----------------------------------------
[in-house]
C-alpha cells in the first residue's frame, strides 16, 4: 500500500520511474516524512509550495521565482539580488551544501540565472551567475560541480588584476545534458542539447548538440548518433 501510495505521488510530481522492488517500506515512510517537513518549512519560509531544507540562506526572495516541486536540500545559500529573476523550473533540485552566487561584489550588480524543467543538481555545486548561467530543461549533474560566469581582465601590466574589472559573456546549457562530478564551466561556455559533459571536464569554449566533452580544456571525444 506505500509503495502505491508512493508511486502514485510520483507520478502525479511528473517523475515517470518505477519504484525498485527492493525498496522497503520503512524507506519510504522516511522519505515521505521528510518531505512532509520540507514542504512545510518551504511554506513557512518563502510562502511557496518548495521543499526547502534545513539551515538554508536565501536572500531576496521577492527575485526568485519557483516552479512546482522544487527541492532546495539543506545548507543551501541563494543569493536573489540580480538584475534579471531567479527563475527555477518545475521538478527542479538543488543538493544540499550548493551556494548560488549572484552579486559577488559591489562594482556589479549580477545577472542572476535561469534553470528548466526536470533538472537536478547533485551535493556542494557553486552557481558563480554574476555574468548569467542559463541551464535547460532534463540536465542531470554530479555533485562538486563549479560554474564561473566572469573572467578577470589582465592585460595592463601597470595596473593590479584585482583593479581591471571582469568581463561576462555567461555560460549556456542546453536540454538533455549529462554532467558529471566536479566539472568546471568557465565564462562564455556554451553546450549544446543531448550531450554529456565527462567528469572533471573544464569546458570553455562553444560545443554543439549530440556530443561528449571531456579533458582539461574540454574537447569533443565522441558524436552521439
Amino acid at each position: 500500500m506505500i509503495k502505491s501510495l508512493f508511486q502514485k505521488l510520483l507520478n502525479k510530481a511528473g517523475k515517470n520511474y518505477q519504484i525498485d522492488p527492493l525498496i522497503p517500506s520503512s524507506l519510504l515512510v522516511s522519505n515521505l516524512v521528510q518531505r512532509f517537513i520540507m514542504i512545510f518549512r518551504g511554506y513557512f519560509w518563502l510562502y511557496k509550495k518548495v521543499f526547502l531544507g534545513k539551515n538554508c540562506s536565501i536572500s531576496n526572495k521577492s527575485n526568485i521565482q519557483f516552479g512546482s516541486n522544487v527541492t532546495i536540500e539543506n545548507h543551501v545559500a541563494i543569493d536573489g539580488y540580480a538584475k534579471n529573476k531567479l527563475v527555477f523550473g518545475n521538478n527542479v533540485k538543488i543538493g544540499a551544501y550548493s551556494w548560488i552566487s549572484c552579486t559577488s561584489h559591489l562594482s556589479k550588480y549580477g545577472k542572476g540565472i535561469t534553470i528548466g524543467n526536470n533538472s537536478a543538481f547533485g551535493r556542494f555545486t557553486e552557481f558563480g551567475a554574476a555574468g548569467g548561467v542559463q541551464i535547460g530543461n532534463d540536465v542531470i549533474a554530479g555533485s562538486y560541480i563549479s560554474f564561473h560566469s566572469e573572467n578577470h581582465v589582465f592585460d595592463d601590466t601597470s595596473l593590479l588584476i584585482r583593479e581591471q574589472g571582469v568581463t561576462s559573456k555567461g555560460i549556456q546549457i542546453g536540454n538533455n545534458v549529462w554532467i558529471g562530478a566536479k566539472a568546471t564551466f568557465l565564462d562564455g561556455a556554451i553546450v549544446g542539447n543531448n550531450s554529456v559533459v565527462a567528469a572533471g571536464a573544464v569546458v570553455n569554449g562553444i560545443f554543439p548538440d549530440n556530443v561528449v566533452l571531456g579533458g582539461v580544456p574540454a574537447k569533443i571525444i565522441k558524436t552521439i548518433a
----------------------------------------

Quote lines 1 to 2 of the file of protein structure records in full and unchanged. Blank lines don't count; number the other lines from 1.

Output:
[in-house]
C-alpha cells in the first residue's frame, strides 16, 4: 500500500520511474516524512509550495521565482539580488551544501540565472551567475560541480588584476545534458542539447548538440548518433 501510495505521488510530481522492488517500506515512510517537513518549512519560509531544507540562506526572495516541486536540500545559500529573476523550473533540485552566487561584489550588480524543467543538481555545486548561467530543461549533474560566469581582465601590466574589472559573456546549457562530478564551466561556455559533459571536464569554449566533452580544456571525444 506505500509503495502505491508512493508511486502514485510520483507520478502525479511528473517523475515517470518505477519504484525498485527492493525498496522497503520503512524507506519510504522516511522519505515521505521528510518531505512532509520540507514542504512545510518551504511554506513557512518563502510562502511557496518548495521543499526547502534545513539551515538554508536565501536572500531576496521577492527575485526568485519557483516552479512546482522544487527541492532546495539543506545548507543551501541563494543569493536573489540580480538584475534579471531567479527563475527555477518545475521538478527542479538543488543538493544540499550548493551556494548560488549572484552579486559577488559591489562594482556589479549580477545577472542572476535561469534553470528548466526536470533538472537536478547533485551535493556542494557553486552557481558563480554574476555574468548569467542559463541551464535547460532534463540536465542531470554530479555533485562538486563549479560554474564561473566572469573572467578577470589582465592585460595592463601597470595596473593590479584585482583593479581591471571582469568581463561576462555567461555560460549556456542546453536540454538533455549529462554532467558529471566536479566539472568546471568557465565564462562564455556554451553546450549544446543531448550531450554529456565527462567528469572533471573544464569546458570553455562553444560545443554543439549530440556530443561528449571531456579533458582539461574540454574537447569533443565522441558524436552521439